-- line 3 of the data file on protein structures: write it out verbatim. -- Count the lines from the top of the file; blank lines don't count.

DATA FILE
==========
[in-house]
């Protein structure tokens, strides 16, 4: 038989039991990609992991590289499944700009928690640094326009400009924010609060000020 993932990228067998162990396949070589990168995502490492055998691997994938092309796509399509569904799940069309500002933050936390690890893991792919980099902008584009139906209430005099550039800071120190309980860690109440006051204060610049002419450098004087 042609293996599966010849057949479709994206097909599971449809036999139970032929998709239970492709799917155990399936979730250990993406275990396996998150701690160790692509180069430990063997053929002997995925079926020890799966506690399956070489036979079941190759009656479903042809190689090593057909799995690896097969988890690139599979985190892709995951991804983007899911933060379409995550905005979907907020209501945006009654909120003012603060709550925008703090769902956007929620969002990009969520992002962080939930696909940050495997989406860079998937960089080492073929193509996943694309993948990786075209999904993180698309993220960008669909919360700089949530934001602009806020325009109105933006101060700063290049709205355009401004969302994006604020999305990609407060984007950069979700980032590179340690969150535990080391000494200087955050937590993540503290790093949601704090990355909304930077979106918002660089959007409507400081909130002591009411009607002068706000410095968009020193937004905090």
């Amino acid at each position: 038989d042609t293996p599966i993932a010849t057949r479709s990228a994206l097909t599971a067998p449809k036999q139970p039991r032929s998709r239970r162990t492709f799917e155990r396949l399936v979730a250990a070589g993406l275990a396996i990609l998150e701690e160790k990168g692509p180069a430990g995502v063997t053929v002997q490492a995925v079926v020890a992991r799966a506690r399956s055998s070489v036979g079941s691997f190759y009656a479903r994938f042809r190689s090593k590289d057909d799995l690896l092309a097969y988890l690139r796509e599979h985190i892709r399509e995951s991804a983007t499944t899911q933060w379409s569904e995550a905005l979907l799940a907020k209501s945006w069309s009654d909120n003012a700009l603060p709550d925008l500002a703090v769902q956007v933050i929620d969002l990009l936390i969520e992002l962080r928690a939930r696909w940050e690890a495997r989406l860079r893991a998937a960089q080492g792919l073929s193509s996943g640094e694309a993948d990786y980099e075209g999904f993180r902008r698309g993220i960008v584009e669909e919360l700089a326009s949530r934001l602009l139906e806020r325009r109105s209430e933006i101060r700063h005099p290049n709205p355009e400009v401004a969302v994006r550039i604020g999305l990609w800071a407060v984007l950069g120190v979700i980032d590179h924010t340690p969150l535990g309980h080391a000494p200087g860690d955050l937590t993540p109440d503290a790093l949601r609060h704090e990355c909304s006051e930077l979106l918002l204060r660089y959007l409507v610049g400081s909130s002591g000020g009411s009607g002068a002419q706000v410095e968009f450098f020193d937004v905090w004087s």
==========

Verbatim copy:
């Amino acid at each position: 038989d042609t293996p599966i993932a010849t057949r479709s990228a994206l097909t599971a067998p449809k036999q139970p039991r032929s998709r239970r162990t492709f799917e155990r396949l399936v979730a250990a070589g993406l275990a396996i990609l998150e701690e160790k990168g692509p180069a430990g995502v063997t053929v002997q490492a995925v079926v020890a992991r799966a506690r399956s055998s070489v036979g079941s691997f190759y009656a479903r994938f042809r190689s090593k590289d057909d799995l690896l092309a097969y988890l690139r796509e599979h985190i892709r399509e995951s991804a983007t499944t899911q933060w379409s569904e995550a905005l979907l799940a907020k209501s945006w069309s009654d909120n003012a700009l603060p709550d925008l500002a703090v769902q956007v933050i929620d969002l990009l936390i969520e992002l962080r928690a939930r696909w940050e690890a495997r989406l860079r893991a998937a960089q080492g792919l073929s193509s996943g640094e694309a993948d990786y980099e075209g999904f993180r902008r698309g993220i960008v584009e669909e919360l700089a326009s949530r934001l602009l139906e806020r325009r109105s209430e933006i101060r700063h005099p290049n709205p355009e400009v401004a969302v994006r550039i604020g999305l990609w800071a407060v984007l950069g120190v979700i980032d590179h924010t340690p969150l535990g309980h080391a000494p200087g860690d955050l937590t993540p109440d503290a790093l949601r609060h704090e990355c909304s006051e930077l979106l918002l204060r660089y959007l409507v610049g400081s909130s002591g000020g009411s009607g002068a002419q706000v410095e968009f450098f020193d937004v905090w004087s």